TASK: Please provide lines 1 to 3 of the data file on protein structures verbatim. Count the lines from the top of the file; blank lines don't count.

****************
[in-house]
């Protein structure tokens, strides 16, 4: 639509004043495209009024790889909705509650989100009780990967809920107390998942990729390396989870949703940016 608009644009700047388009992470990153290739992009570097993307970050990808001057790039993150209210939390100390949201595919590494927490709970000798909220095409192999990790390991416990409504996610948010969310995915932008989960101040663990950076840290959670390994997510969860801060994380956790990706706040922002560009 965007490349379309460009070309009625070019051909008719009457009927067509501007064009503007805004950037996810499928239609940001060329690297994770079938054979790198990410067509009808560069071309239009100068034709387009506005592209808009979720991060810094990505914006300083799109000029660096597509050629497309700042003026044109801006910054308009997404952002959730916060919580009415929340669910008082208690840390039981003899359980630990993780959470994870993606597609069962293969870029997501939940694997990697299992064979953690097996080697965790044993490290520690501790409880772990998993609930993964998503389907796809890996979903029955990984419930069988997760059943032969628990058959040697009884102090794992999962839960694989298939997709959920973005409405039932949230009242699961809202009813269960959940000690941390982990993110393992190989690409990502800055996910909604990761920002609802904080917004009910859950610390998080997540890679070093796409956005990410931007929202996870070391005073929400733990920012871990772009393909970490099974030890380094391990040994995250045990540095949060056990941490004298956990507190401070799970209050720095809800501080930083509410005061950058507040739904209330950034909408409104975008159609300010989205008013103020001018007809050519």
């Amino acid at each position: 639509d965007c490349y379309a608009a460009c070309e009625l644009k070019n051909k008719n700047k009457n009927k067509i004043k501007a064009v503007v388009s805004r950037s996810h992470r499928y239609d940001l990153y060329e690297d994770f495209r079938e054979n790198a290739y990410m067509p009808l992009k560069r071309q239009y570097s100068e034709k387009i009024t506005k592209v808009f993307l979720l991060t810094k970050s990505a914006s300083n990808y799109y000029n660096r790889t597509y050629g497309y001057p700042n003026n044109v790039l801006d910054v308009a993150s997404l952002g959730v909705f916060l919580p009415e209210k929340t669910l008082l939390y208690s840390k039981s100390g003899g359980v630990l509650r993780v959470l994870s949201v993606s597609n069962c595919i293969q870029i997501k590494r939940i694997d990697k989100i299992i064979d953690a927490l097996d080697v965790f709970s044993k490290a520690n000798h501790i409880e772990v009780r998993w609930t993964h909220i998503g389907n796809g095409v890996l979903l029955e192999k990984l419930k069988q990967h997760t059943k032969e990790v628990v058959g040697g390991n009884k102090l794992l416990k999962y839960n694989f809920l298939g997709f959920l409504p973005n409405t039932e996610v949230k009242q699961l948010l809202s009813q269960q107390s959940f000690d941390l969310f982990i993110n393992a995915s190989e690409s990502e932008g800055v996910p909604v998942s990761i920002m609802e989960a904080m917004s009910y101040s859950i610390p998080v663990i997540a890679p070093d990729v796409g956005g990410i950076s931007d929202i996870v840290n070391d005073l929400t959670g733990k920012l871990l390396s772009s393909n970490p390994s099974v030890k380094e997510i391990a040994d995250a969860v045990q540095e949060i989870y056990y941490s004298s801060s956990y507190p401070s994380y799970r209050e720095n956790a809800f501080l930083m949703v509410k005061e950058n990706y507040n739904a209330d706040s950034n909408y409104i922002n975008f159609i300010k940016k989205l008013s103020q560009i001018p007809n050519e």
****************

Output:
[in-house]
């Protein structure tokens, strides 16, 4: 639509004043495209009024790889909705509650989100009780990967809920107390998942990729390396989870949703940016 608009644009700047388009992470990153290739992009570097993307970050990808001057790039993150209210939390100390949201595919590494927490709970000798909220095409192999990790390991416990409504996610948010969310995915932008989960101040663990950076840290959670390994997510969860801060994380956790990706706040922002560009 965007490349379309460009070309009625070019051909008719009457009927067509501007064009503007805004950037996810499928239609940001060329690297994770079938054979790198990410067509009808560069071309239009100068034709387009506005592209808009979720991060810094990505914006300083799109000029660096597509050629497309700042003026044109801006910054308009997404952002959730916060919580009415929340669910008082208690840390039981003899359980630990993780959470994870993606597609069962293969870029997501939940694997990697299992064979953690097996080697965790044993490290520690501790409880772990998993609930993964998503389907796809890996979903029955990984419930069988997760059943032969628990058959040697009884102090794992999962839960694989298939997709959920973005409405039932949230009242699961809202009813269960959940000690941390982990993110393992190989690409990502800055996910909604990761920002609802904080917004009910859950610390998080997540890679070093796409956005990410931007929202996870070391005073929400733990920012871990772009393909970490099974030890380094391990040994995250045990540095949060056990941490004298956990507190401070799970209050720095809800501080930083509410005061950058507040739904209330950034909408409104975008159609300010989205008013103020001018007809050519």
């Amino acid at each position: 639509d965007c490349y379309a608009a460009c070309e009625l644009k070019n051909k008719n700047k009457n009927k067509i004043k501007a064009v503007v388009s805004r950037s996810h992470r499928y239609d940001l990153y060329e690297d994770f495209r079938e054979n790198a290739y990410m067509p009808l992009k560069r071309q239009y570097s100068e034709k387009i009024t506005k592209v808009f993307l979720l991060t810094k970050s990505a914006s300083n990808y799109y000029n660096r790889t597509y050629g497309y001057p700042n003026n044109v790039l801006d910054v308009a993150s997404l952002g959730v909705f916060l919580p009415e209210k929340t669910l008082l939390y208690s840390k039981s100390g003899g359980v630990l509650r993780v959470l994870s949201v993606s597609n069962c595919i293969q870029i997501k590494r939940i694997d990697k989100i299992i064979d953690a927490l097996d080697v965790f709970s044993k490290a520690n000798h501790i409880e772990v009780r998993w609930t993964h909220i998503g389907n796809g095409v890996l979903l029955e192999k990984l419930k069988q990967h997760t059943k032969e990790v628990v058959g040697g390991n009884k102090l794992l416990k999962y839960n694989f809920l298939g997709f959920l409504p973005n409405t039932e996610v949230k009242q699961l948010l809202s009813q269960q107390s959940f000690d941390l969310f982990i993110n393992a995915s190989e690409s990502e932008g800055v996910p909604v998942s990761i920002m609802e989960a904080m917004s009910y101040s859950i610390p998080v663990i997540a890679p070093d990729v796409g956005g990410i950076s931007d929202i996870v840290n070391d005073l929400t959670g733990k920012l871990l390396s772009s393909n970490p390994s099974v030890k380094e997510i391990a040994d995250a969860v045990q540095e949060i989870y056990y941490s004298s801060s956990y507190p401070s994380y799970r209050e720095n956790a809800f501080l930083m949703v509410k005061e950058n990706y507040n739904a209330d706040s950034n909408y409104i922002n975008f159609i300010k940016k989205l008013s103020q560009i001018p007809n050519e």